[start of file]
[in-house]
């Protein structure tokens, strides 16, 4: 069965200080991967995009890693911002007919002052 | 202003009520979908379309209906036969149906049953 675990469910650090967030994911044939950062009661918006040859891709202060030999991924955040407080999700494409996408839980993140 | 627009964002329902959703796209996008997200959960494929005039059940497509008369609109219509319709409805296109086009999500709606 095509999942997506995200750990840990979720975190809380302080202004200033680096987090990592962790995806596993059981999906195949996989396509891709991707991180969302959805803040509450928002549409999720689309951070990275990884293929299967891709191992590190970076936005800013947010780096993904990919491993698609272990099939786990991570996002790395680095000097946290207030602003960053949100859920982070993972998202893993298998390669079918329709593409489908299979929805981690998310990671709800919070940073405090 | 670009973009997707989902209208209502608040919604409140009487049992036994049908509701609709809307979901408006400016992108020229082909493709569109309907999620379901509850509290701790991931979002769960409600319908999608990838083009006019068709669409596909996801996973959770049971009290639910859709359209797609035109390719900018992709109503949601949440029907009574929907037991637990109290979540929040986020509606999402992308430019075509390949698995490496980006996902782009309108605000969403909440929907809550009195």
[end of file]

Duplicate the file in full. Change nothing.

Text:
[in-house]
């Protein structure tokens, strides 16, 4: 069965200080991967995009890693911002007919002052 | 202003009520979908379309209906036969149906049953 675990469910650090967030994911044939950062009661918006040859891709202060030999991924955040407080999700494409996408839980993140 | 627009964002329902959703796209996008997200959960494929005039059940497509008369609109219509319709409805296109086009999500709606 095509999942997506995200750990840990979720975190809380302080202004200033680096987090990592962790995806596993059981999906195949996989396509891709991707991180969302959805803040509450928002549409999720689309951070990275990884293929299967891709191992590190970076936005800013947010780096993904990919491993698609272990099939786990991570996002790395680095000097946290207030602003960053949100859920982070993972998202893993298998390669079918329709593409489908299979929805981690998310990671709800919070940073405090 | 670009973009997707989902209208209502608040919604409140009487049992036994049908509701609709809307979901408006400016992108020229082909493709569109309907999620379901509850509290701790991931979002769960409600319908999608990838083009006019068709669409596909996801996973959770049971009290639910859709359209797609035109390719900018992709109503949601949440029907009574929907037991637990109290979540929040986020509606999402992308430019075509390949698995490496980006996902782009309108605000969403909440929907809550009195």